Anne Hathaway representing the 20'sLast summer I saw this woman walking towards me on the Upper East Side. She was wearing a very elegant dress, beautiful Louboutins, was thin and fit and had a very up to date haircut and the right accessories. She looked like a very fashionable thirty-something. However the closer she came towards me I realized from her face that she was considerably older than what she appeared to be. Her face appeared to show she was in her seventies! To tell you the truth I felt that I was in a horror movie where the beautiful woman from afar turns out to be a skeleton.
Joy Bryant representing the 30'sI was so shocked and surprised as she passed me that I stood and looked as she walked down the street with my mouth open. I had always tried to practice making my style as relevant as possible to not cubbyhole myself into looking a certain age the way your grandmother's hairdo would tell the world what decade she became fixed upon. Watching this woman walk pass me showed me that perhaps my practice was wrong. She kept up with all the latest styles and trends but the disconnect between her appearance and her face were much too great. All of a sudden I didn't know what was worse; trying too hard to stay young and relevant or getting stuck in a style rut?
Kyra Sedgewick representing the 40'sI'm not advocating she should have had plastic surgery to match her appearance. I admire the fact that at her age she worked hard to put out a certain persona which reflects to the world she cares and respects herself. So when Harper's Bazaar put out their annual "Fabulous at Every Age" issue this month I finally understood the message they have been preaching about for years. You do have to update your style at every age. Before I had always resented when magazines came out with their "age" issue and the rules of fashion I now had to follow which usually meant giving up fun trends I had followed in my youth. No more minis, no long hair, no more red lipstick, sticking to less edgier designers. Who were they to tell me how I should look like? Sure I didn't want to look like I walked onto the set of MTV's "The Hills" (a show I am proud to say I never watched) but surely there has to be a happy medium between keeping your style relevant yet not look like you are trying hard to turn back the hands of time and compete with your daughter.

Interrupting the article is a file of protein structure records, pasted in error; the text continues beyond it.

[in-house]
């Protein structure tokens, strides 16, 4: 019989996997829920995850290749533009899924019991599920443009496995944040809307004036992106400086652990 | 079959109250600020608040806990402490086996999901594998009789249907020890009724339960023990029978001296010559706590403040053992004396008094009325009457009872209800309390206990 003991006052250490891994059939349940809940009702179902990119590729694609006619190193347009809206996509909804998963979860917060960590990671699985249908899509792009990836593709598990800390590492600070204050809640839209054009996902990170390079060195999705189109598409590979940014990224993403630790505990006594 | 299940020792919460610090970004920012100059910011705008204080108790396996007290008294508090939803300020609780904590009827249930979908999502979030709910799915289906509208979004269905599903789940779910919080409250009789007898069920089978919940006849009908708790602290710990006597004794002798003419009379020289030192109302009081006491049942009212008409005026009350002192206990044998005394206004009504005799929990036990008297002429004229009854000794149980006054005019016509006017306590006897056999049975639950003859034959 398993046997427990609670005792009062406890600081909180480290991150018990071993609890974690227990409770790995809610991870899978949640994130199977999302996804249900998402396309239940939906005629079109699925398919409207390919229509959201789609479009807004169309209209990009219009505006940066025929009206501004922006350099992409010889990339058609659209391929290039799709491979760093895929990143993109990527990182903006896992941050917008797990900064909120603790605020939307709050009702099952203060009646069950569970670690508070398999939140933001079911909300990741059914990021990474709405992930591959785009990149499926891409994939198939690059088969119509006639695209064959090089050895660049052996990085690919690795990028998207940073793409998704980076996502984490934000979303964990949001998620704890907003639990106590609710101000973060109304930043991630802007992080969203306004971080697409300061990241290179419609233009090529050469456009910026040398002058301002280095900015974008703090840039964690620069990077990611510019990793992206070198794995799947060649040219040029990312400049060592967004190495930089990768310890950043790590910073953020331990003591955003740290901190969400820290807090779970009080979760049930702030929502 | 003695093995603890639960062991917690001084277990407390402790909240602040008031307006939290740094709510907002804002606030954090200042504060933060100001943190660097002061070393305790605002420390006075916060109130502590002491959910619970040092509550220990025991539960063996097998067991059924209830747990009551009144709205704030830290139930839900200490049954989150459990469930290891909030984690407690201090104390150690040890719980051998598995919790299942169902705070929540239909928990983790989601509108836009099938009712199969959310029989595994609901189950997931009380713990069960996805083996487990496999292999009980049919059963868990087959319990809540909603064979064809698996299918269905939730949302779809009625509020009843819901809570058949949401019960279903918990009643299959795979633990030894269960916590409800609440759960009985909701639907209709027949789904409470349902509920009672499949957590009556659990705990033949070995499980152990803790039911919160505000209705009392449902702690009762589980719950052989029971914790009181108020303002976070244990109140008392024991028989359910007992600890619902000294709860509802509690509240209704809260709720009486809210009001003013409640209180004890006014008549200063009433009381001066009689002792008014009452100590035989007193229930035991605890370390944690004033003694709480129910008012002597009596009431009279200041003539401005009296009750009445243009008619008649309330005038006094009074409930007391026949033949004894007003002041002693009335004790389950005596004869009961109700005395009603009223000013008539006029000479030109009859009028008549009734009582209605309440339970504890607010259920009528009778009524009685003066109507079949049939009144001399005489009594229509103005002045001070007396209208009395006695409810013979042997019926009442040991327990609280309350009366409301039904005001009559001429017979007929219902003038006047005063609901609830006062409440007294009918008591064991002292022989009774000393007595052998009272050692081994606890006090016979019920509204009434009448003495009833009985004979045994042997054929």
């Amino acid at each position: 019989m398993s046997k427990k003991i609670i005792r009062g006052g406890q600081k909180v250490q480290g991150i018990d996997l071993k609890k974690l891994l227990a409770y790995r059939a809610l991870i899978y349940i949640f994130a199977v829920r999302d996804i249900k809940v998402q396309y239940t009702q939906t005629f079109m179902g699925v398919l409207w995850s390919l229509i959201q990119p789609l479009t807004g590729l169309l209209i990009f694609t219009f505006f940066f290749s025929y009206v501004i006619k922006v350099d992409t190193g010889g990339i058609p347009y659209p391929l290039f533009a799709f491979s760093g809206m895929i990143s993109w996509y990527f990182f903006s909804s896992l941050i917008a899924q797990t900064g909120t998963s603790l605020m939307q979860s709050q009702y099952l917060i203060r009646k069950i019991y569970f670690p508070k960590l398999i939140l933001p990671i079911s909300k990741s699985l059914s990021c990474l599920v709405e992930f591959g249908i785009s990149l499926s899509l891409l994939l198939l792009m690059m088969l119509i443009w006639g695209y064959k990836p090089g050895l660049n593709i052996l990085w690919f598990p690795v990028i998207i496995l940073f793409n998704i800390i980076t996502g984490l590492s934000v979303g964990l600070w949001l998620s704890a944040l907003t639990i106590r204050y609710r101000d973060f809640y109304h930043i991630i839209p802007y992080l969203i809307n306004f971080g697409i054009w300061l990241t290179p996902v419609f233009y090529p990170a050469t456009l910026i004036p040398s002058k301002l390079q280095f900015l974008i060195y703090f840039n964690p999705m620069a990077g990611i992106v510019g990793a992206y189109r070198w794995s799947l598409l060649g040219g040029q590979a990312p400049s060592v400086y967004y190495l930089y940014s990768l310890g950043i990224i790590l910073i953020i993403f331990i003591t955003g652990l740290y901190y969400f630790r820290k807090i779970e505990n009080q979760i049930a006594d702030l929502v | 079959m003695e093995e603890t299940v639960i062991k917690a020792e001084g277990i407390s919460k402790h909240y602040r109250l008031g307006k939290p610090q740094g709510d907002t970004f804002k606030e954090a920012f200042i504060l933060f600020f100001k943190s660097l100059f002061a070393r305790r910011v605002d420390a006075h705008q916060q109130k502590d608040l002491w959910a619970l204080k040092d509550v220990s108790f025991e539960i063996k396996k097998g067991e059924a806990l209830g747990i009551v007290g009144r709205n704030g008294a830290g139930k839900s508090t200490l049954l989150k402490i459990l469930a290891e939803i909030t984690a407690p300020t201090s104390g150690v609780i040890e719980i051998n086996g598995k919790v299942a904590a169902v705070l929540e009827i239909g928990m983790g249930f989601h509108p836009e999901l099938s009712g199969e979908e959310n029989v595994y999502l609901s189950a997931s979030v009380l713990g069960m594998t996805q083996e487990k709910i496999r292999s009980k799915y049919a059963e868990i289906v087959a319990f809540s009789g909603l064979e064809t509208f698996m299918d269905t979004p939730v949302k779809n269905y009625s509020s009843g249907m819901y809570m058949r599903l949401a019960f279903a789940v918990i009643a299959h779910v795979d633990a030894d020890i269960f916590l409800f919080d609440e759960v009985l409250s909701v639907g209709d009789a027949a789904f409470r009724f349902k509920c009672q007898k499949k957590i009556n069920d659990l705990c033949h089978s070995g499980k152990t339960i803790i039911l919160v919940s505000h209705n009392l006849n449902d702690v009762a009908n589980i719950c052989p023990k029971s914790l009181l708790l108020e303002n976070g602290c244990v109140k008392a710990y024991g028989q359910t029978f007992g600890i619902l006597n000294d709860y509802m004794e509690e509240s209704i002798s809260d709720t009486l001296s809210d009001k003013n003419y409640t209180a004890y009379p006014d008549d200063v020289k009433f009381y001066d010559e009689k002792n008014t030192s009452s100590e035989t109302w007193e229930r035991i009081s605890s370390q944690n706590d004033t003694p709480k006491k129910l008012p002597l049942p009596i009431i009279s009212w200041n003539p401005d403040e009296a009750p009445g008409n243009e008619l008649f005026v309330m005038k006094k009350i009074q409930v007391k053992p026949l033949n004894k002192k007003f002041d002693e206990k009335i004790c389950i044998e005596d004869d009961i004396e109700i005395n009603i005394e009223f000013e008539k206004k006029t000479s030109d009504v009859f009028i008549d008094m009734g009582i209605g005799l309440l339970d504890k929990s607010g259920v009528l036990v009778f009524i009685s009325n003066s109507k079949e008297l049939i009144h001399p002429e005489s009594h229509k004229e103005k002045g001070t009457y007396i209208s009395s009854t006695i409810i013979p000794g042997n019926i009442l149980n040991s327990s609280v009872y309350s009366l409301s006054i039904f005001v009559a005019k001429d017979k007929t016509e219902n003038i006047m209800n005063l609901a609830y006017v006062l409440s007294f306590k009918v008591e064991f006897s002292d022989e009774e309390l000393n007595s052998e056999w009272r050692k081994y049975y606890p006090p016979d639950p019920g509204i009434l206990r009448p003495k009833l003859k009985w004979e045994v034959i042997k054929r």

Iman representing the 50'sThis is when you stop and think; "What is it that I want to reflect to the world as I get older?" Do you want to tell the world you are confident? Elegant? Sexy? Refined? Conservative? Successful? Timeless? Find the words that you will be happy to hear when you walk into a room. I picked for myself, "Elegant, bohemian, sexy and classic". When I go shopping or try on different hair styles or makeup I repeat these words to myself and it helps me edit my style to personify how I feel on the inside yet not look like I am racing against the clock. I still have some wonderful dresses in my wardrobe that I love and represent a great time in my life but now I will probably save them for my nieces when they get older.
Carolina Herrera representing the 60'sI also have picked out some public figures that I admire and would like to emulate their style as I grow older. Penelope Cruz, Carolina Herrera, Monica Vitti (Italian 50's movie star) and Jackie Kennedy are some of my style icons for illustrating "ageless style". I love to look at images of these women and get some tips and ideas for myself. I want to make sure that when I am strutting down Madison Avenue when I am in my seventies that the double takes people shoot my way are of admiration not shock.
Lee Radziwill representing 70+Check out this month's Harper's Bazaar on tips on dressing for every age from the pros. To constantly reinvent yourself is a sign of evolving as a human being, self love and respect. It's a wonderful role model for your children, friends and family to witness and follow.